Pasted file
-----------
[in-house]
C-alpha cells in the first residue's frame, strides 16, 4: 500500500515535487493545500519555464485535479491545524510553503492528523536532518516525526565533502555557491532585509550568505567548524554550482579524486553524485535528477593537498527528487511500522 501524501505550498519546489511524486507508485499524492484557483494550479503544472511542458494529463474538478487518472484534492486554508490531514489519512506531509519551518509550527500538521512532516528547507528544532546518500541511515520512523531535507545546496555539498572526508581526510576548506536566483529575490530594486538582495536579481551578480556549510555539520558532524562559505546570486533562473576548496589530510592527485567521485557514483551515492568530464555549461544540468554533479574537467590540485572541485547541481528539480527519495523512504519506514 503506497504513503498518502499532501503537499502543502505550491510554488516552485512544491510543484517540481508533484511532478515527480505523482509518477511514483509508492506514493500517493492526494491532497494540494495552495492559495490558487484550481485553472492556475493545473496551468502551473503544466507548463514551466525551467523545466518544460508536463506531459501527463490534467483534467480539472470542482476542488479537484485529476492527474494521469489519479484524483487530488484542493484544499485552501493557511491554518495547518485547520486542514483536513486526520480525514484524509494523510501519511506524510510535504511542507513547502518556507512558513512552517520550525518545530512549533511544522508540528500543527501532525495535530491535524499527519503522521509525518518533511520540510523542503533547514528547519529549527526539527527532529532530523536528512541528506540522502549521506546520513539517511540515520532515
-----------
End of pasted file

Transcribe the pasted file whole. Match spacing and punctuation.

[in-house]
C-alpha cells in the first residue's frame, strides 16, 4: 500500500515535487493545500519555464485535479491545524510553503492528523536532518516525526565533502555557491532585509550568505567548524554550482579524486553524485535528477593537498527528487511500522 501524501505550498519546489511524486507508485499524492484557483494550479503544472511542458494529463474538478487518472484534492486554508490531514489519512506531509519551518509550527500538521512532516528547507528544532546518500541511515520512523531535507545546496555539498572526508581526510576548506536566483529575490530594486538582495536579481551578480556549510555539520558532524562559505546570486533562473576548496589530510592527485567521485557514483551515492568530464555549461544540468554533479574537467590540485572541485547541481528539480527519495523512504519506514 503506497504513503498518502499532501503537499502543502505550491510554488516552485512544491510543484517540481508533484511532478515527480505523482509518477511514483509508492506514493500517493492526494491532497494540494495552495492559495490558487484550481485553472492556475493545473496551468502551473503544466507548463514551466525551467523545466518544460508536463506531459501527463490534467483534467480539472470542482476542488479537484485529476492527474494521469489519479484524483487530488484542493484544499485552501493557511491554518495547518485547520486542514483536513486526520480525514484524509494523510501519511506524510510535504511542507513547502518556507512558513512552517520550525518545530512549533511544522508540528500543527501532525495535530491535524499527519503522521509525518518533511520540510523542503533547514528547519529549527526539527527532529532530523536528512541528506540522502549521506546520513539517511540515520532515